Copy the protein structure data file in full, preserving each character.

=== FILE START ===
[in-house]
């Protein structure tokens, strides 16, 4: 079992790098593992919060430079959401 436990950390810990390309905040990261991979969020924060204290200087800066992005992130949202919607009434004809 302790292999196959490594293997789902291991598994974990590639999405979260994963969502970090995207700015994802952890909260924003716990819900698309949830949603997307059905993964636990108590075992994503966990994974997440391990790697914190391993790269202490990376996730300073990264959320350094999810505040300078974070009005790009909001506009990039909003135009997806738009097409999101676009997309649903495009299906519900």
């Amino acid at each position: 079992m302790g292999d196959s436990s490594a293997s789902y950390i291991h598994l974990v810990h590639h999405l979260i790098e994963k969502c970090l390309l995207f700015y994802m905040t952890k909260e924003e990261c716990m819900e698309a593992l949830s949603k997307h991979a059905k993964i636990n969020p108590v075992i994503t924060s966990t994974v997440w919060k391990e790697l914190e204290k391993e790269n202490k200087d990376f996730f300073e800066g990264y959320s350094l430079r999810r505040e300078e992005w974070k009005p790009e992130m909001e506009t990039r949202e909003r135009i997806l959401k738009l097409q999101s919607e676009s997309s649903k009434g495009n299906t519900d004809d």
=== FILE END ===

[in-house]
């Protein structure tokens, strides 16, 4: 079992790098593992919060430079959401 436990950390810990390309905040990261991979969020924060204290200087800066992005992130949202919607009434004809 302790292999196959490594293997789902291991598994974990590639999405979260994963969502970090995207700015994802952890909260924003716990819900698309949830949603997307059905993964636990108590075992994503966990994974997440391990790697914190391993790269202490990376996730300073990264959320350094999810505040300078974070009005790009909001506009990039909003135009997806738009097409999101676009997309649903495009299906519900």
């Amino acid at each position: 079992m302790g292999d196959s436990s490594a293997s789902y950390i291991h598994l974990v810990h590639h999405l979260i790098e994963k969502c970090l390309l995207f700015y994802m905040t952890k909260e924003e990261c716990m819900e698309a593992l949830s949603k997307h991979a059905k993964i636990n969020p108590v075992i994503t924060s966990t994974v997440w919060k391990e790697l914190e204290k391993e790269n202490k200087d990376f996730f300073e800066g990264y959320s350094l430079r999810r505040e300078e992005w974070k009005p790009e992130m909001e506009t990039r949202e909003r135009i997806l959401k738009l097409q999101s919607e676009s997309s649903k009434g495009n299906t519900d004809d």